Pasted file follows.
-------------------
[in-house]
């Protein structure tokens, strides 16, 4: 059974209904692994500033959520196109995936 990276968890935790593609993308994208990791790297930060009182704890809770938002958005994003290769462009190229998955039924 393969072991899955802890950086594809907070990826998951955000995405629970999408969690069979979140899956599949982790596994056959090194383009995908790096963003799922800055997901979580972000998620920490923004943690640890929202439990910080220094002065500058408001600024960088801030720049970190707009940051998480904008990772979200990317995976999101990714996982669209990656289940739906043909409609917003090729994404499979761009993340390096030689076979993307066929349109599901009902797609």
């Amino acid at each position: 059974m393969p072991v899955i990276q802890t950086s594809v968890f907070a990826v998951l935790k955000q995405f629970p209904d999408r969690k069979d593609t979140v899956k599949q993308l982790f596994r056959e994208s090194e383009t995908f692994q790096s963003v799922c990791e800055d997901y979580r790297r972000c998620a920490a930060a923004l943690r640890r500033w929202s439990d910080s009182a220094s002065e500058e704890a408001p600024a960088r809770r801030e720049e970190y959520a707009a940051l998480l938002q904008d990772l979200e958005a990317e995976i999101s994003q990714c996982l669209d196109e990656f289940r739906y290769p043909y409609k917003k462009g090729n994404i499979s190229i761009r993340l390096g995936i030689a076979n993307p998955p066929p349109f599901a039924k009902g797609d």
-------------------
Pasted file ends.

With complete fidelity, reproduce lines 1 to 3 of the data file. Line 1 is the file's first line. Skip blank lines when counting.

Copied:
[in-house]
């Protein structure tokens, strides 16, 4: 059974209904692994500033959520196109995936 990276968890935790593609993308994208990791790297930060009182704890809770938002958005994003290769462009190229998955039924 393969072991899955802890950086594809907070990826998951955000995405629970999408969690069979979140899956599949982790596994056959090194383009995908790096963003799922800055997901979580972000998620920490923004943690640890929202439990910080220094002065500058408001600024960088801030720049970190707009940051998480904008990772979200990317995976999101990714996982669209990656289940739906043909409609917003090729994404499979761009993340390096030689076979993307066929349109599901009902797609």
């Amino acid at each position: 059974m393969p072991v899955i990276q802890t950086s594809v968890f907070a990826v998951l935790k955000q995405f629970p209904d999408r969690k069979d593609t979140v899956k599949q993308l982790f596994r056959e994208s090194e383009t995908f692994q790096s963003v799922c990791e800055d997901y979580r790297r972000c998620a920490a930060a923004l943690r640890r500033w929202s439990d910080s009182a220094s002065e500058e704890a408001p600024a960088r809770r801030e720049e970190y959520a707009a940051l998480l938002q904008d990772l979200e958005a990317e995976i999101s994003q990714c996982l669209d196109e990656f289940r739906y290769p043909y409609k917003k462009g090729n994404i499979s190229i761009r993340l390096g995936i030689a076979n993307p998955p066929p349109f599901a039924k009902g797609d």